Clara Valente, Bengt Gunnar Hillring and Birger Solberg
Use of bioenergy based on woody biomass has become increasingly important in recent years, especially in European countries. In three case studies from Scandinavia, we conducted life cycle assessment (LCA) of alternative wood fuel supply chains (WFSCs) with respect to greenhouse gas (GHG) emissions, energy use, and costs. Case study 1 is a local Norwegian supply chain, while case studies 2 and 3 are international WFSCs, where woody biomass is exported to Sweden from respectively lowland and mountain forests in Norway. The GHG emissions and energy use in the case of wood chip exportation from Norway to Sweden were lower than in the local alternative use of the biomass. The emissions were 31.7 kg CO2e/m3 solid over bark (67.4 kg CO2e/MWh) for case study 1; 22.2 kg CO2e/m3 solid over bark (47.2 kg CO2e/MWh) for case study 2; and 23.9 kg CO2e/m3 solid over bark (50.8 kg CO2e/MWh) for case study 3. From a GHG point of view, WFSCs with relatively long transport distances were best when transportation was by railway and the combustion plant had high efficiency. The highest GHG emissions occurred in the truck transportation and chipping operations. Energy input-output ratios show that for case studies 1, 2, and 3, respectively, the fossil fuel energy inputs were 4.5%, 3.4%, and 4% of the bioenergy produced. Forest fuels from mountain forests in Norway seem promising for filling the high demand for wood fuel in Sweden, where bioenergy use is relatively high. In all case studies, the GHG balance was positive, especially when wood fuel plants substituted energy production from coal and oil plants. The cost analysis showed that wood chip import from Norway to Sweden was economically feasible. Keywords: bioenergy, LCA, mountain forests, Norway, supply chains, Sweden. Received 6 January 2012, Revised 3 February 2012, Accepted 8 February 2012.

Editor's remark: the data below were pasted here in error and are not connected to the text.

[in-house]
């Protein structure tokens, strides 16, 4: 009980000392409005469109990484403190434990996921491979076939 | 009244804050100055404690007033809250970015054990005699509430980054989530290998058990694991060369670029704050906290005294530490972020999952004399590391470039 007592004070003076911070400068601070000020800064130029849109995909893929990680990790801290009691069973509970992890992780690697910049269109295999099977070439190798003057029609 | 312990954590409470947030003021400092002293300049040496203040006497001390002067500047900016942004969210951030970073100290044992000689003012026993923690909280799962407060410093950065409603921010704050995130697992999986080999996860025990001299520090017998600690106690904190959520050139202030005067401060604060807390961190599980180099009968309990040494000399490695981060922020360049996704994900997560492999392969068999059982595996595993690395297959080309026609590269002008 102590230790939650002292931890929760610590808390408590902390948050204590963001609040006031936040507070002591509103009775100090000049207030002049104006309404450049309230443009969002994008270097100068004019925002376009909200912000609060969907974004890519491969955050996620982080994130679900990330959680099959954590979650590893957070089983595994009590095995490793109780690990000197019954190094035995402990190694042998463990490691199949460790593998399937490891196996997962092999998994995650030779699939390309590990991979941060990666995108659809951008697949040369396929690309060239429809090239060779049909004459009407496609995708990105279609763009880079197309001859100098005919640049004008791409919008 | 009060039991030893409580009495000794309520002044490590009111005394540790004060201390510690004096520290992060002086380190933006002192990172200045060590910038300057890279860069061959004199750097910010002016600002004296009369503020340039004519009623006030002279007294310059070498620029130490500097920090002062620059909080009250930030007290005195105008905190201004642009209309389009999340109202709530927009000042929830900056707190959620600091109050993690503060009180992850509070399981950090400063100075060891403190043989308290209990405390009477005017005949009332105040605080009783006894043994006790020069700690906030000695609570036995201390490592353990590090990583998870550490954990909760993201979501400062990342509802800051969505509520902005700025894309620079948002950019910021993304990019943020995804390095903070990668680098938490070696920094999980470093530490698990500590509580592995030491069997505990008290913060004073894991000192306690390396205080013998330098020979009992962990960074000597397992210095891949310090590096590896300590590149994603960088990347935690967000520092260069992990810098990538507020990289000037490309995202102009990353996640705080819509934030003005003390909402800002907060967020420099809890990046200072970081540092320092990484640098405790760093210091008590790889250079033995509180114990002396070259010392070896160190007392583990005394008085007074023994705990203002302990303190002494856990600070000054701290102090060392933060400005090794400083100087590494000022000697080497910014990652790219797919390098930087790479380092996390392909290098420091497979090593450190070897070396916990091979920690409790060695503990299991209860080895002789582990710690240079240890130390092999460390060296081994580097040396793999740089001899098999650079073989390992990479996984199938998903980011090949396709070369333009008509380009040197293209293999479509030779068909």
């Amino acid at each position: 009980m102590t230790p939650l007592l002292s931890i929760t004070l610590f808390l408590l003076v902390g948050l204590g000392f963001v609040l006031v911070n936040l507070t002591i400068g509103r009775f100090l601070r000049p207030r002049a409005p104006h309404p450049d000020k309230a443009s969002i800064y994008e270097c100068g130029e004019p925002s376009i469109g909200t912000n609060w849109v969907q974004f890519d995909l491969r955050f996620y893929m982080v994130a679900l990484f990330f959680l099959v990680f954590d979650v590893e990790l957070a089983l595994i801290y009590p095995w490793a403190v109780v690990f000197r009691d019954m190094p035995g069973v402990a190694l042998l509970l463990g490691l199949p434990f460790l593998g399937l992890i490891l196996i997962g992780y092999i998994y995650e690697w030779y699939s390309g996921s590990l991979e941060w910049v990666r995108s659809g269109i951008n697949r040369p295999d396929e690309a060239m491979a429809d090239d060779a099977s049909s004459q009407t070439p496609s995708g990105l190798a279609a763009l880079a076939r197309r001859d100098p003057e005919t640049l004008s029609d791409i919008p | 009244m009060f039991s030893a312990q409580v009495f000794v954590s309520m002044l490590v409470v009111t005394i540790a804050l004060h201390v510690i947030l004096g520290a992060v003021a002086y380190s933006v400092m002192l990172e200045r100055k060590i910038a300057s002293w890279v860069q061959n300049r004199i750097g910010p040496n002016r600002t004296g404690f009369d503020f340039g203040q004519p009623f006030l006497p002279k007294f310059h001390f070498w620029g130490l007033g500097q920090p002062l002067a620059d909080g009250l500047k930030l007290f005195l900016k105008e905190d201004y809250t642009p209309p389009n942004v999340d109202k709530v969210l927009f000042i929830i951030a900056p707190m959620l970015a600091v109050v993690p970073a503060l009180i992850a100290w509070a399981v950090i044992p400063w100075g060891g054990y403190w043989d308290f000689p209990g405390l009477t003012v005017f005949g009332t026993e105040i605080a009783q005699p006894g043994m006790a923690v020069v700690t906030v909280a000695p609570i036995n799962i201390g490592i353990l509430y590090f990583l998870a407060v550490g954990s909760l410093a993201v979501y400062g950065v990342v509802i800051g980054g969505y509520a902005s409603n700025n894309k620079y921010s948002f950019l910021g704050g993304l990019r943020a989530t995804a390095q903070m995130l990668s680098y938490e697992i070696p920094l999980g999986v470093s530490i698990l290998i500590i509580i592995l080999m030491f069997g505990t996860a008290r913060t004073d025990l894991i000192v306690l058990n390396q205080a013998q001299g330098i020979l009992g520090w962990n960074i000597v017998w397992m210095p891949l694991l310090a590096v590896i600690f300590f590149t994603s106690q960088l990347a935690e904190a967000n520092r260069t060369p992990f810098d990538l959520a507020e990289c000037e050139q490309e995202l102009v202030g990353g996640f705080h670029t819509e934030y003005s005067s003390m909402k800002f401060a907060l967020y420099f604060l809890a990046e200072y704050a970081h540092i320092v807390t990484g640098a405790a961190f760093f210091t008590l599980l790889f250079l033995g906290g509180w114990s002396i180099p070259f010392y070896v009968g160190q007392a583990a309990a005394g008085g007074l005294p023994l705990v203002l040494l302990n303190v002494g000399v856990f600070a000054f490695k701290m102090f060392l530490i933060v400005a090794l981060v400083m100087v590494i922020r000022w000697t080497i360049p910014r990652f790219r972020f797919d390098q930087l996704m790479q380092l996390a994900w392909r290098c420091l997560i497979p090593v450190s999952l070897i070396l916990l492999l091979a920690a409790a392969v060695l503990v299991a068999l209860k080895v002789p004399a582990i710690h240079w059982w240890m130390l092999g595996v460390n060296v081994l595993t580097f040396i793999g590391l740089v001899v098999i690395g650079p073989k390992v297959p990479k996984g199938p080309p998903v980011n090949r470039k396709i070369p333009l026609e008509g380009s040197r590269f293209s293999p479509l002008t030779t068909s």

Modified forage harvesters are a common technology used to harvest short rotation coppice (SRC). This paper describes results of time studies from harvest trials with the New Holland forage harvester equipped with the cutting head 130 FB. Seven fields comprising a total of 13.6 ha SRC were harvested, and data from 22h 41 min were collected. In the studies, 0.77 hectares were harvested per productive machine hour (pmh‐1). The share of productive times was 74% of the total work time. The average harvesting productivity was 20.5 odt pmh‐1. Under good conditions, productivities up to 30 odt pmh‐1 were reached. The harvesting costs were 19.70€ odt‐1 on average, excluding the costs for the transport of the chips and of the harvesting machine to the fields. Keywords: Short rotation coppice (SRC), harvest operation, productivity, forage harvester, New Holland, cutting head 130 FB. Received 11 July 2011, Revised 26 April 2012, Accepted 30 April 2012.
Minli Wan, Katja Lähtinen, Anne Toppinen and Matti Toivio